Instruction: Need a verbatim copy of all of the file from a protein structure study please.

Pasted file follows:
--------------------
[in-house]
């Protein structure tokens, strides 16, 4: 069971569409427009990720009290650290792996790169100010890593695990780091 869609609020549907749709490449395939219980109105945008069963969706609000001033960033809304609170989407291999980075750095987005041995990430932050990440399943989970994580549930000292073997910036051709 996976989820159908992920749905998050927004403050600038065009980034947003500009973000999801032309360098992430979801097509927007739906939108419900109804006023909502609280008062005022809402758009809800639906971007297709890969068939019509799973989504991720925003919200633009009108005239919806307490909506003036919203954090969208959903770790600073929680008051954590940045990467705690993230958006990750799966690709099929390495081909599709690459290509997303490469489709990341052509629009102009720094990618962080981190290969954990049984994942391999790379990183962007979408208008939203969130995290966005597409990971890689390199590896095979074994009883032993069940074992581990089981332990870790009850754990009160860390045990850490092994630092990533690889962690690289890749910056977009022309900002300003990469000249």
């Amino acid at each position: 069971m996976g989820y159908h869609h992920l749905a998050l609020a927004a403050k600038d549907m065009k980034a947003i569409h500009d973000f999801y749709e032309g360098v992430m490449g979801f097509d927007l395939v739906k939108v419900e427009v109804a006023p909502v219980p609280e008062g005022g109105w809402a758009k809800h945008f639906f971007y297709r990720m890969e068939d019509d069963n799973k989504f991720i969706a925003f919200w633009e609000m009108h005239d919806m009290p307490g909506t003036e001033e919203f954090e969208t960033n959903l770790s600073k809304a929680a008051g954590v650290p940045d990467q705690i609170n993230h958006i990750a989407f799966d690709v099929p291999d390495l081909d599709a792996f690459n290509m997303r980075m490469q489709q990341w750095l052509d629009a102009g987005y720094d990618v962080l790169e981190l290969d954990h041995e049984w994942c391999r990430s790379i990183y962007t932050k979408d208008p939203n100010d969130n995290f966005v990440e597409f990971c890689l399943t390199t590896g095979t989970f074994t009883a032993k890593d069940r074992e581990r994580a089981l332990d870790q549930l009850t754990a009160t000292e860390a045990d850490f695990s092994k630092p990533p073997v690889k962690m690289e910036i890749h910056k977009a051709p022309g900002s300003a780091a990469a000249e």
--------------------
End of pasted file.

[in-house]
């Protein structure tokens, strides 16, 4: 069971569409427009990720009290650290792996790169100010890593695990780091 869609609020549907749709490449395939219980109105945008069963969706609000001033960033809304609170989407291999980075750095987005041995990430932050990440399943989970994580549930000292073997910036051709 996976989820159908992920749905998050927004403050600038065009980034947003500009973000999801032309360098992430979801097509927007739906939108419900109804006023909502609280008062005022809402758009809800639906971007297709890969068939019509799973989504991720925003919200633009009108005239919806307490909506003036919203954090969208959903770790600073929680008051954590940045990467705690993230958006990750799966690709099929390495081909599709690459290509997303490469489709990341052509629009102009720094990618962080981190290969954990049984994942391999790379990183962007979408208008939203969130995290966005597409990971890689390199590896095979074994009883032993069940074992581990089981332990870790009850754990009160860390045990850490092994630092990533690889962690690289890749910056977009022309900002300003990469000249």
């Amino acid at each position: 069971m996976g989820y159908h869609h992920l749905a998050l609020a927004a403050k600038d549907m065009k980034a947003i569409h500009d973000f999801y749709e032309g360098v992430m490449g979801f097509d927007l395939v739906k939108v419900e427009v109804a006023p909502v219980p609280e008062g005022g109105w809402a758009k809800h945008f639906f971007y297709r990720m890969e068939d019509d069963n799973k989504f991720i969706a925003f919200w633009e609000m009108h005239d919806m009290p307490g909506t003036e001033e919203f954090e969208t960033n959903l770790s600073k809304a929680a008051g954590v650290p940045d990467q705690i609170n993230h958006i990750a989407f799966d690709v099929p291999d390495l081909d599709a792996f690459n290509m997303r980075m490469q489709q990341w750095l052509d629009a102009g987005y720094d990618v962080l790169e981190l290969d954990h041995e049984w994942c391999r990430s790379i990183y962007t932050k979408d208008p939203n100010d969130n995290f966005v990440e597409f990971c890689l399943t390199t590896g095979t989970f074994t009883a032993k890593d069940r074992e581990r994580a089981l332990d870790q549930l009850t754990a009160t000292e860390a045990d850490f695990s092994k630092p990533p073997v690889k962690m690289e910036i890749h910056k977009a051709p022309g900002s300003a780091a990469a000249e």